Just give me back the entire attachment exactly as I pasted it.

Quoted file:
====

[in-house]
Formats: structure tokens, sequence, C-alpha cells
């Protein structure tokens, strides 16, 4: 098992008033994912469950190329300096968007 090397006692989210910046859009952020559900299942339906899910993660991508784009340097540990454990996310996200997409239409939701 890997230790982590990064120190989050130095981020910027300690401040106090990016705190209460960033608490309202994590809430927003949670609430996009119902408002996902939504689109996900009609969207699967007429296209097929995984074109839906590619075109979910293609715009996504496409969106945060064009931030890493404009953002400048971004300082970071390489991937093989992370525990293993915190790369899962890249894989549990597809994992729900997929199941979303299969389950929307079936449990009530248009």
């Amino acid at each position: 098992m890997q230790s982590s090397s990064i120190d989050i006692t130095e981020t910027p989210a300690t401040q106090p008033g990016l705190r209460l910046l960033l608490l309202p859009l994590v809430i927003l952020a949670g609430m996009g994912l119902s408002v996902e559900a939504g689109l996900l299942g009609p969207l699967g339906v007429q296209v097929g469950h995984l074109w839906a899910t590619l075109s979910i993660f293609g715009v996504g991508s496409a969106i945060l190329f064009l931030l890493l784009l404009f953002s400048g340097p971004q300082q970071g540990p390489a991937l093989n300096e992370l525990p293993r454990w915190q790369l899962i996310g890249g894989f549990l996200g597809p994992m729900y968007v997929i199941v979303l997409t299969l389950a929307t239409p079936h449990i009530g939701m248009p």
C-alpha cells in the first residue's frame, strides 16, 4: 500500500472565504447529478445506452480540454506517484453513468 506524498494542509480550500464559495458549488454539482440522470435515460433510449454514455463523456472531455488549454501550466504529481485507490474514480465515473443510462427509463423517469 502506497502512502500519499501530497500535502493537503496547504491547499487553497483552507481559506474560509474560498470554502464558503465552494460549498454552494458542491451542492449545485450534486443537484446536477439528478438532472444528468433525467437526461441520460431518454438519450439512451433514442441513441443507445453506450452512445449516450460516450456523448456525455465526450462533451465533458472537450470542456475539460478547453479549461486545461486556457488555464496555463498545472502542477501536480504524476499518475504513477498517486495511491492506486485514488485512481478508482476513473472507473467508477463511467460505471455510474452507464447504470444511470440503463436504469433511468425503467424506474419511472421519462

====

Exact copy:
[in-house]
Formats: structure tokens, sequence, C-alpha cells
């Protein structure tokens, strides 16, 4: 098992008033994912469950190329300096968007 090397006692989210910046859009952020559900299942339906899910993660991508784009340097540990454990996310996200997409239409939701 890997230790982590990064120190989050130095981020910027300690401040106090990016705190209460960033608490309202994590809430927003949670609430996009119902408002996902939504689109996900009609969207699967007429296209097929995984074109839906590619075109979910293609715009996504496409969106945060064009931030890493404009953002400048971004300082970071390489991937093989992370525990293993915190790369899962890249894989549990597809994992729900997929199941979303299969389950929307079936449990009530248009």
């Amino acid at each position: 098992m890997q230790s982590s090397s990064i120190d989050i006692t130095e981020t910027p989210a300690t401040q106090p008033g990016l705190r209460l910046l960033l608490l309202p859009l994590v809430i927003l952020a949670g609430m996009g994912l119902s408002v996902e559900a939504g689109l996900l299942g009609p969207l699967g339906v007429q296209v097929g469950h995984l074109w839906a899910t590619l075109s979910i993660f293609g715009v996504g991508s496409a969106i945060l190329f064009l931030l890493l784009l404009f953002s400048g340097p971004q300082q970071g540990p390489a991937l093989n300096e992370l525990p293993r454990w915190q790369l899962i996310g890249g894989f549990l996200g597809p994992m729900y968007v997929i199941v979303l997409t299969l389950a929307t239409p079936h449990i009530g939701m248009p």
C-alpha cells in the first residue's frame, strides 16, 4: 500500500472565504447529478445506452480540454506517484453513468 506524498494542509480550500464559495458549488454539482440522470435515460433510449454514455463523456472531455488549454501550466504529481485507490474514480465515473443510462427509463423517469 502506497502512502500519499501530497500535502493537503496547504491547499487553497483552507481559506474560509474560498470554502464558503465552494460549498454552494458542491451542492449545485450534486443537484446536477439528478438532472444528468433525467437526461441520460431518454438519450439512451433514442441513441443507445453506450452512445449516450460516450456523448456525455465526450462533451465533458472537450470542456475539460478547453479549461486545461486556457488555464496555463498545472502542477501536480504524476499518475504513477498517486495511491492506486485514488485512481478508482476513473472507473467508477463511467460505471455510474452507464447504470444511470440503463436504469433511468425503467424506474419511472421519462